- California Governor Signs Paid Family Leave Expansion Into Law
- April 26, 2016
- Law Firm: Ogletree Deakins Nash Smoak Stewart P.C. - Greenville Office
On April 11, 2016, California Governor Jerry Brown signed legislation that will increase the wage replacement rate under the Paid Family Leave program for California workers from its current level of 55 percent to 60 or 70 percent (depending on the worker’s income). Assembly Bill No. 908 (AB 908) will revise the formula used to determine benefits available to workers pursuant to the state unemployment compensation disability law and the family temporary disability insurance program. As of 2018, the bill will also eliminate the seven-day waiting period for receiving temporary disability benefits.
Currently, California unemployment compensation disability law provides a formula for determining benefits available to disabled workers. According to the law, the weekly benefit for an individual who has quarterly base wages of greater than $1,749.20 is calculated by multiplying his or her base wages by 55 percent and dividing the result by 13. (California bases disability payments on a worker’s highest-earning quarter during a roughly one-year “base period.”)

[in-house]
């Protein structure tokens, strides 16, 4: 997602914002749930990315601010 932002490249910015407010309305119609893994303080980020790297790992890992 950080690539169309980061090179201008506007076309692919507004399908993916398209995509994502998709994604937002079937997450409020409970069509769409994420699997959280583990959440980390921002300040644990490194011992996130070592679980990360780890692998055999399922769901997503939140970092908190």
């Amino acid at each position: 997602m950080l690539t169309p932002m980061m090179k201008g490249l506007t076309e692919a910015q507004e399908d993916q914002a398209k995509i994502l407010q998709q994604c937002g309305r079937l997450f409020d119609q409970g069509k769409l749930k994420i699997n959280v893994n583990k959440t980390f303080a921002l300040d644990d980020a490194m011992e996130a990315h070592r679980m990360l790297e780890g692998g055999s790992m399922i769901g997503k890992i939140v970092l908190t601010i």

Once the governor signs the bill, workers experiencing periods of disability commencing after January 1, 2018, but before January 1, 2022, will be entitled to the following weekly benefit amounts:
- Individuals whose wages over the highest-income quarter during the base period are less than $929 will be entitled to a minimum of $50.
- Individuals whose wages are $929 or greater but less than one-third of the state average quarterly wage will be entitled to 70 percent of the amount of wages paid during the individual’s highest-income quarter during the base period, divided by 13.
- Individuals whose wages during the highest quarter were at least one-third of the amount of the state average quarterly wage will be entitled to the greater of the following sums:
- 23.3 percent of the state average weekly wage; or
- 60 percent of the worker’s wages during the highest quarter divided by 13.
Commenting on the new law, Governor Brown stated, “Families should be able to afford time off to take care of a new child or a member of their family who becomes ill.” AB 908 comes just one week after Governor Brown signed a bill raising the state’s minimum wage to $15.00 per hour by 2022.